Benjamin Paul Blood

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Benjamin Paul Blood
Born(1832-11-21)November 21, 1832
New York City, US
DiedJanuary 15, 1919(1919-01-15) (aged 86)
Era19th-/20th-century philosophy
RegionWestern philosophy
Main interests
Notable ideas

Benjamin Paul Blood (November 21, 1832 – January 15, 1919) was an American philosopher, mystic and poet. His idiosyncratic work explored his development of his pluralist philosophy, culminating in the posthumously published book Pluriverse.[1]


He was born in Amsterdam, New York. His father, John Blood, was a prosperous landowner. Blood was known as an intelligent man but an unfocused one. Initially, his writing consisted of letters, either to local newspapers or to friends such as James Hutchison Stirling, Alfred Tennyson and William James. Ralph Barton Perry wrote of Blood:

He was born in 1832 and lived for eighty-six years. During that time he wrote much, but unsystematically. His favorite form of publication was letters to newspapers, mainly local newspapers with a small circulation. These letters "dealt with an astonishing diversity of subjects, from local petty politics or the tricks of spiritualist mediums to principles of industry and finance and profundities of metaphysics."[2]

Early books included The Philosophy of Justice Between God and Man (1851) and Optimism: The Lesson of Ages (1860), a Christian mystical vision of the pursuit of happiness from Blood's distinctly American perspective; on the title page of the book, Blood described it as "A compendium of democratic theology, designed to illustrate necessities whereby all things are as they are, and to reconcile the discontents of men with the perfect love and power of ever-present God." During his lifetime he was best known for his poetry, which included The Bride of the Iconoclast, Justice, and The Colonnades. According to Christopher Nelson, Blood was a direct influence on William James' The Varieties of Religious Experience [3] as well on James's concept of Sciousness, prime reality consciousness without a sense of self.[4]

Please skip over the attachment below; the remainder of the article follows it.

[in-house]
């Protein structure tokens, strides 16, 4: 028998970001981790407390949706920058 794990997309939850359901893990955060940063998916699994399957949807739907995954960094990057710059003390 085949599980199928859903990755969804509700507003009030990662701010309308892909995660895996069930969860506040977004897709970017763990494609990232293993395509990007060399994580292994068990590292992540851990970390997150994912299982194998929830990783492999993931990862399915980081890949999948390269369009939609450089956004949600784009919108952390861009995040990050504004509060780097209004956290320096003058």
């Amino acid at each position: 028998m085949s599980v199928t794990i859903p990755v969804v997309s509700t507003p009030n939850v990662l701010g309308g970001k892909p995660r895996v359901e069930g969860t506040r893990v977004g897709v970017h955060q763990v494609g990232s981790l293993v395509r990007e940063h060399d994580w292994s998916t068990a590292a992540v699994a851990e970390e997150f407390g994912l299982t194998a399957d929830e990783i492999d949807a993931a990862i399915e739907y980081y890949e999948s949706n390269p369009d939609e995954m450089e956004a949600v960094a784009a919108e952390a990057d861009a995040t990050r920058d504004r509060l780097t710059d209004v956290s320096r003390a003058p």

After experiencing the anesthetic nitrous oxide during a dental operation, Blood concluded that the gas had opened his mind to new ideas and continued experimenting with it. In 1874, he published a 37-page pamphlet, The Anesthetic Revelation and the Gist of Philosophy.[5]

He married twice; to Mary Sayles, and following her death, to Harriet Lefferts. He had six children from the first marriage, and a daughter from the second. Blood died in Amsterdam, New York. His final work, Pluriverse, was published posthumously.

Selected bibliography[edit]

See also[edit]


  1. ^ Bates, E.S. Blood, Benjamin Paul. In: Allen Johnson, ed. Dictionary of American Biography, volume 2. New York: Scribner's, 1957, pp 383–384
  2. ^ Perry, Ralph Barton (1935). The Thought and Character of William James, Vol. II. Little, Brown. p. 225. Perry's quotation is from H. M. Kallen.
  3. ^ Nelson, Christopher. The Artificial Mystic State of Mind: WJ, Benjamin Paul Blood, and the Nitrous-Oxide Variety of Religious Experience." "Streams of William James. The William James Society. Volume 4, Issue 3 (Fall 2002)
  4. ^ Bricklin, Jonathan, Ed., Sciousness, Guilford, CT: Eirini Press
  5. ^ Nelson, Christopher. "The Artificial Mystic State of Mind: WJ, Benjamin Paul Blood, and the Nitrous-Oxide Variety of Religious Experience", Streams of William James, The William James Society, Volume 4, Issue 3 (Fall 2002)